are here: /main/research
2006/ Day 24
Spinner Dolphins in the Northwestern Hawaiian Islands
Patricia Greene, NOAA Teacher-at-Sea
Spinner dolphins in the lagoon around Green Island at Kure Atoll,
State Wildlife Refuge. Photo: Patricia Greene
The first creatures we experienced at Kure Atoll were the spinner dolphins. These creatures delight in
playing in the wake of our bow; doing somersaults, spins, and jumps; crisscrossing fearlessly in front
of our boat, then losing interest when we slow down. Scientists are not sure what make spinner dolphins
exhibit this type of behavior.
We observed mothers with calves at their side; the babies easily keeping up and enjoying the sport as much
as the adults. During the day the dolphins are relatively inactive and take group naps but at night they
leave the atoll to forage and feed.
Interestingly, scientists have observed that spinners in the Northwestern Hawaiian Islands have a different
social structure than those around the main Hawaiian Islands. In the Northwestern Hawaiian Islands,
dolphins demonstrate group cohesion and typically stay together in the same group socializing in the
lagoons or when they feed offshore. In the main islands a spinner dolphin may join a different feeding
group every night; scientists have dubbed this behavior “fission-fusion,” since groups form and split
We observed a large group of spinner dolphins at Kure; approximately 70, although they swam so rapidly
they were difficult to count. Other pods or groups have been identified at Pearl and Hermes and Midway.
Typically, crossover between these groups in the Northwestern Hawaiian Islands is rare.
Recently we visited Southeast Island at Pearl and Hermes and interviewed NOAA Fisheries monk seal
researchers; Hugh Finn, Jessie Lopez, and Kennedy Renland regarding their spinner dolphin research.
Basically, the dolphin research is done at the same time as they do the atoll counts for the monk seals;
approximately every third day if the weather cooperates. If winds exceed 15 knots, safety becomes a
concern and researchers will not go out in the small boats. During an atoll count day the researchers
leave camp at 9:00 am and return at approximately 4:00 pm. For safety reasons, only two researchers go
out in the boat at a time; one person remains on shore and monitors the radio in case assistance is needed.
During an atoll count they will visit North Island, Seal Kittery, Grass Island, and various sand spits to
assess the population.
Cynthia Vanderlip and her team conduct spinner dolphin surveys in the
lagoon around Green Island at Kure Atoll. Photo: Dena Deck
Dolphin surveys involve taking digital photographs of as many dolphins as possible. This year the Pearl
and Hermes Atoll researchers have taken approximately 2,000 photographs to date. These digital images will
be forwarded to Dr. Lezek Karczmarski at Texas A&M and fed into a database for his research. Individual
dolphins usually have distinctive cuts, scars or marks that help identify them. Researchers also take
small biopsy samples from the dolphins. This is accomplished by using a crossbow type instrument with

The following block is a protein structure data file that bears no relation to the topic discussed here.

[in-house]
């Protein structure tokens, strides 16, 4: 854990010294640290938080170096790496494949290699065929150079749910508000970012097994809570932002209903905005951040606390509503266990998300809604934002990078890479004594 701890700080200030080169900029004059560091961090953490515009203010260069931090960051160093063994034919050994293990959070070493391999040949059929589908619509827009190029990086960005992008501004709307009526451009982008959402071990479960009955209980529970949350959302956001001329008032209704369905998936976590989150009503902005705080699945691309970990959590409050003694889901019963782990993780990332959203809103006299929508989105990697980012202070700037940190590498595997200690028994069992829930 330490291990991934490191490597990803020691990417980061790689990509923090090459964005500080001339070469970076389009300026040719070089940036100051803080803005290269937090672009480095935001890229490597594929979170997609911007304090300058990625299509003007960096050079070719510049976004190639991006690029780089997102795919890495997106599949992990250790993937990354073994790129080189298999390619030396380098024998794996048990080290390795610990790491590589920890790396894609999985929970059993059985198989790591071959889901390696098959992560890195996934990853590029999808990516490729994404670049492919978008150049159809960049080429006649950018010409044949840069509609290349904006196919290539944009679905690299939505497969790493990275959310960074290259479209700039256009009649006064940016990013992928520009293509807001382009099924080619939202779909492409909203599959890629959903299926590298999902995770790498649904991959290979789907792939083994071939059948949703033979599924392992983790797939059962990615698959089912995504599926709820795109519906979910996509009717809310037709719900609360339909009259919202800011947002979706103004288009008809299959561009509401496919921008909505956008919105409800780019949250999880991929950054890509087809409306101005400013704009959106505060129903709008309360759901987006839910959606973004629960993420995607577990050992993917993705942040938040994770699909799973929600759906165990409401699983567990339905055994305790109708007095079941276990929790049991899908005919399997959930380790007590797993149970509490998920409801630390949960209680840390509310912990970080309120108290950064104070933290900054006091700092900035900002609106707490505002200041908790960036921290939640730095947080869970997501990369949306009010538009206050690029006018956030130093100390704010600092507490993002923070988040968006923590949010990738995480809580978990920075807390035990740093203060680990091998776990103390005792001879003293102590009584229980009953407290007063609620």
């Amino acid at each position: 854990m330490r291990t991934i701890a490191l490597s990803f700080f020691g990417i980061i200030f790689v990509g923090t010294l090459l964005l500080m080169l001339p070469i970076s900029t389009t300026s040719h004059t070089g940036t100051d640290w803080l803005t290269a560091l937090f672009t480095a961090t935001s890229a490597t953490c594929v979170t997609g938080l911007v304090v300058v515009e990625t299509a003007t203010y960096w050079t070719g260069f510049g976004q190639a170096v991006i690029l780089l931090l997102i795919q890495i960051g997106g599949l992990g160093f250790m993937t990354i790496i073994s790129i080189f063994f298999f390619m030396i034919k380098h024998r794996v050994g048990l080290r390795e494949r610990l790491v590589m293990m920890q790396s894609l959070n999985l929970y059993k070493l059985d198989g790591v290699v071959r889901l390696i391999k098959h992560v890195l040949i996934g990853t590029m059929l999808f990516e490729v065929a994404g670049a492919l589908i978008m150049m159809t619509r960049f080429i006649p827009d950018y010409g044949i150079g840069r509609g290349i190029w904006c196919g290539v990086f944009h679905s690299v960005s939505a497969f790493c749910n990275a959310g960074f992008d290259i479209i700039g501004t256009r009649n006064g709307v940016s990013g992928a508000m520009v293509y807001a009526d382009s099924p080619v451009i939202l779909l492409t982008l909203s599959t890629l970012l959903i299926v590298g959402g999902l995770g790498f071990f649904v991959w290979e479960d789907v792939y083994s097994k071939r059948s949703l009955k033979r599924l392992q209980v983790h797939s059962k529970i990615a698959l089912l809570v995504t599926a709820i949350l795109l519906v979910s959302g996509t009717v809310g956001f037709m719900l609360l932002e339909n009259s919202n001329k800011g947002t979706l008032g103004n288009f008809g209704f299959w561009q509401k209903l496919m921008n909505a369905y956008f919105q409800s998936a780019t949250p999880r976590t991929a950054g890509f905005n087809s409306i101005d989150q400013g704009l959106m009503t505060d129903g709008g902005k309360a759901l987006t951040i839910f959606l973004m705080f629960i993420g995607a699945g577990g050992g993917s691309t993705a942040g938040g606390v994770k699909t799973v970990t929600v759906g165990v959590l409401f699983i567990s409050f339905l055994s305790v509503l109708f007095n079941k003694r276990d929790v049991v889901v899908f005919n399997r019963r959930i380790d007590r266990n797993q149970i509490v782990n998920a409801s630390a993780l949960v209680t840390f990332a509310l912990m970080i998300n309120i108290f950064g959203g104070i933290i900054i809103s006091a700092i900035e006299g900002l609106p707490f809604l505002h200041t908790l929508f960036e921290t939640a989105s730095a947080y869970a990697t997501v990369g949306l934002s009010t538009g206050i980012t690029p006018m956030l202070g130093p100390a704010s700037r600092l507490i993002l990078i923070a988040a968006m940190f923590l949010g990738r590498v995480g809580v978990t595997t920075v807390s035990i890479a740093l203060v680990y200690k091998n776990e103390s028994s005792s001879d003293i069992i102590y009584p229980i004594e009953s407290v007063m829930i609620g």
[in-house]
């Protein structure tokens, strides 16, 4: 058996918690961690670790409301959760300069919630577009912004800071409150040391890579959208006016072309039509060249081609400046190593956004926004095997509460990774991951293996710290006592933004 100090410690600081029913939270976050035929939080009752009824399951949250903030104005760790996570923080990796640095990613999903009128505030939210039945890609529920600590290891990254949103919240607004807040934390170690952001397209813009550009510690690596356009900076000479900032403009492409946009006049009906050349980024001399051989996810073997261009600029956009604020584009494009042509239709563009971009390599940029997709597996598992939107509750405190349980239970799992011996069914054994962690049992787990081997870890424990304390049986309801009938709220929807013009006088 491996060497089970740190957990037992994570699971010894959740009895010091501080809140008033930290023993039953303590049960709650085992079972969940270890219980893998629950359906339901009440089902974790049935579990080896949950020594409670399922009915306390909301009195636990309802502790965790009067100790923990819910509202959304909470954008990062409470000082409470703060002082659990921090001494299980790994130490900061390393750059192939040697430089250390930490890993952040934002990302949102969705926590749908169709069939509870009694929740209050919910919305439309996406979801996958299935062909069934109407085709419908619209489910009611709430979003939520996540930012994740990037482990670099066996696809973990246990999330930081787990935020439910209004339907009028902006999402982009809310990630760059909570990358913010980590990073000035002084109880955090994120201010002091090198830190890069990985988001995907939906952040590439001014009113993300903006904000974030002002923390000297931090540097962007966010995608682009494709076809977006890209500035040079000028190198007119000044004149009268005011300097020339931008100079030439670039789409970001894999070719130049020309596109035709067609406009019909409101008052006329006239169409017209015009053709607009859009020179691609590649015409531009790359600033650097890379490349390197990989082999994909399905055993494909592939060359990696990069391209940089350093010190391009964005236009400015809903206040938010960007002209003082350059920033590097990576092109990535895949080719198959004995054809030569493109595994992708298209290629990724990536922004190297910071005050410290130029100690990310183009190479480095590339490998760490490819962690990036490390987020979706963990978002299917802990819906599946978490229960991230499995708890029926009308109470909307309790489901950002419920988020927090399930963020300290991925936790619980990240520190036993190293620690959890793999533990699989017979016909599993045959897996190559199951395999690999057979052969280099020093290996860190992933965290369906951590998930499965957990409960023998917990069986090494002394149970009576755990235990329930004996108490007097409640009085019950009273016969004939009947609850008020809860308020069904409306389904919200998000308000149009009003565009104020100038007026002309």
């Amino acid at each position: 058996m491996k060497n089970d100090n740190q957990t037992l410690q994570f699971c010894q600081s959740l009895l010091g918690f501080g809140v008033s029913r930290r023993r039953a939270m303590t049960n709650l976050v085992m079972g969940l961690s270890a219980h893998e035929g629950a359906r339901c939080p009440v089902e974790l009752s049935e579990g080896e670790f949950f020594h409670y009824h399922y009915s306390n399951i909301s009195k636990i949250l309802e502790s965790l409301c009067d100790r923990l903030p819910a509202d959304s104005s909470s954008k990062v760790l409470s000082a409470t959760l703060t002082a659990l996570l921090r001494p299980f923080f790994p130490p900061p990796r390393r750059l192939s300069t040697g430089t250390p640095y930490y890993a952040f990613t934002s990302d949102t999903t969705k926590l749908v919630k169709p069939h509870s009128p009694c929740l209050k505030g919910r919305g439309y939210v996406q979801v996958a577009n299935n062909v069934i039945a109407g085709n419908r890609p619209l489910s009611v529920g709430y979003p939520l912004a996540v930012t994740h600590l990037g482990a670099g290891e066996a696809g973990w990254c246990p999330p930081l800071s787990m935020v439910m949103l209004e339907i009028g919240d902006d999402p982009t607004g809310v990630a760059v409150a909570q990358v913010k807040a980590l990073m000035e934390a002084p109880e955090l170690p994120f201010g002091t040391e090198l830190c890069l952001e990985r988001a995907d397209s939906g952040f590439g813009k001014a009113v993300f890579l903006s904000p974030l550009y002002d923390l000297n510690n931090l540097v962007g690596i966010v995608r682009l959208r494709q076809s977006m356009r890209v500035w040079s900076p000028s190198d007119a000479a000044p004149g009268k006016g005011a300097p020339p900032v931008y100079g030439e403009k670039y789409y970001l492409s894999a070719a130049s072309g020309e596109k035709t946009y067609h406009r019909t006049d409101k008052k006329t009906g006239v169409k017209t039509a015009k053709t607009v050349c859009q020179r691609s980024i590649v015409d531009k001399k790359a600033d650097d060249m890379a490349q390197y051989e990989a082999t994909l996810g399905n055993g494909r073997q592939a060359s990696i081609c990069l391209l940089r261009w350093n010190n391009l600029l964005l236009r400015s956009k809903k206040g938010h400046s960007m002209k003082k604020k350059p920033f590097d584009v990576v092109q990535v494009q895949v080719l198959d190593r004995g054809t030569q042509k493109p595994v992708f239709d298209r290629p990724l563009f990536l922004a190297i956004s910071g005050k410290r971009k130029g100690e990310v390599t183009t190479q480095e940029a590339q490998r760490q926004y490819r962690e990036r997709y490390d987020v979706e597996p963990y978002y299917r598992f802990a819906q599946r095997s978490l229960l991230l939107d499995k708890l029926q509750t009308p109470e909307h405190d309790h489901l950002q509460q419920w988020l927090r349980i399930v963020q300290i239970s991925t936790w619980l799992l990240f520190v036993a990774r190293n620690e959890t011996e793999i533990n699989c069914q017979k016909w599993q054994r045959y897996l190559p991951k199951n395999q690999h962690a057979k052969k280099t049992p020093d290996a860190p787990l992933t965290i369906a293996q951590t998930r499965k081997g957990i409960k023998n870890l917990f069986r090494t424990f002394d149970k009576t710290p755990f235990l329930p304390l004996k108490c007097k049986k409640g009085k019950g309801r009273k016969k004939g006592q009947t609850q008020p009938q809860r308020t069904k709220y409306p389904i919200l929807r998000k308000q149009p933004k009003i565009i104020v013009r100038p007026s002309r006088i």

a dart that removes a tiny piece tissue from the skin.
Dolphins at Pearl and Hermes Atoll usually travel in groups or pods of 50 to 60. Mothers with calves are
often seen at this time of year. Researchers explained that the age of the calf can often be estimated by
the existence of “fetal folds.” The female dolphin has a 12-month gestation period and while inside the
mother the calf develops creases in its body. These “fetal folds” will exist until the calf is two or
three months of age.
Majestic Hawaiian spinner dolphins in the clear lagoon waters of
Kure Atoll, State Wildlife Refuge. Photo: James Watt
During a dolphin survey, researchers record the start and end times, initial and final GPS coordinates,
swell, water depth, water temperature, and bottom type. They assess the numbers and ages of any calves
observed and record the numbers of juveniles and adults. Total number of digital images taken and any
ID ratio is also recorded.
Spinner dolphins have a wide range; found in tropical waters, subtropical, the Pacific, Atlantic, and
Indian Oceans. They feed on mesopelagic fish, squid, and shrimp. The females reach sexual maturity at
7 to 10 years, and give birth to a single calf every other year. Calves are weaned at seven months.
Spinner dolphins may have a life span exceeding 20 years.
The Northwestern Hawaiian Islands spinner dolphin pods have a habitat relatively free from typical human
interference. Threats to dolphins in more populated areas include collisions with vessels, entanglement
in fishing nets and other marine debris, and acoustic disturbances. In the Northwestern Hawaiian Islands
few of these threats exist. Spinner dolphins are protected under the Marine Mammal Protection Act. Exact
population numbers worldwide are unknown.
Special thanks to the Hawaiian Islands National Wildlife Refuge, United States Fish and Wildlife Service, Department of Interior for access to Southeast Island and an opportunity to spend a day with the NOAA Fisheries biologists to learn more about the spinner dolphin research they conduct during their field season.
Mark J. 2001. Isle of Refuge: Wildlife and History of the Northwestern Hawaiian
Islands. University of Hawai`i Press.